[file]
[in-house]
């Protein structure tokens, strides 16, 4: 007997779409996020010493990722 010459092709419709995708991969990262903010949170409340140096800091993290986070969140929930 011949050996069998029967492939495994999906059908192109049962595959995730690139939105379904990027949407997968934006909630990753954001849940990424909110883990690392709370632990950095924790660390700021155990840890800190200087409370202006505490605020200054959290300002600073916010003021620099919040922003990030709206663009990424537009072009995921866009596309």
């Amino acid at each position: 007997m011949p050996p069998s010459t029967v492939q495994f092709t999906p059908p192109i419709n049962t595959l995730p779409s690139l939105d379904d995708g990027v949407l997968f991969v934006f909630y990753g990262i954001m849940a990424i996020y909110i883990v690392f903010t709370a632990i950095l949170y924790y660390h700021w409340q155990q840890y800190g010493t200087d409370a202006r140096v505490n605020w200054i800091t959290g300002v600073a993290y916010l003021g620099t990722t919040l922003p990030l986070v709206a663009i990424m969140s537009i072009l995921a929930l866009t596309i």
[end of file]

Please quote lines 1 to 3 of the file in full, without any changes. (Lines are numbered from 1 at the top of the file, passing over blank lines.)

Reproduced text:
[in-house]
């Protein structure tokens, strides 16, 4: 007997779409996020010493990722 010459092709419709995708991969990262903010949170409340140096800091993290986070969140929930 011949050996069998029967492939495994999906059908192109049962595959995730690139939105379904990027949407997968934006909630990753954001849940990424909110883990690392709370632990950095924790660390700021155990840890800190200087409370202006505490605020200054959290300002600073916010003021620099919040922003990030709206663009990424537009072009995921866009596309």
């Amino acid at each position: 007997m011949p050996p069998s010459t029967v492939q495994f092709t999906p059908p192109i419709n049962t595959l995730p779409s690139l939105d379904d995708g990027v949407l997968f991969v934006f909630y990753g990262i954001m849940a990424i996020y909110i883990v690392f903010t709370a632990i950095l949170y924790y660390h700021w409340q155990q840890y800190g010493t200087d409370a202006r140096v505490n605020w200054i800091t959290g300002v600073a993290y916010l003021g620099t990722t919040l922003p990030l986070v709206a663009i990424m969140s537009i072009l995921a929930l866009t596309i």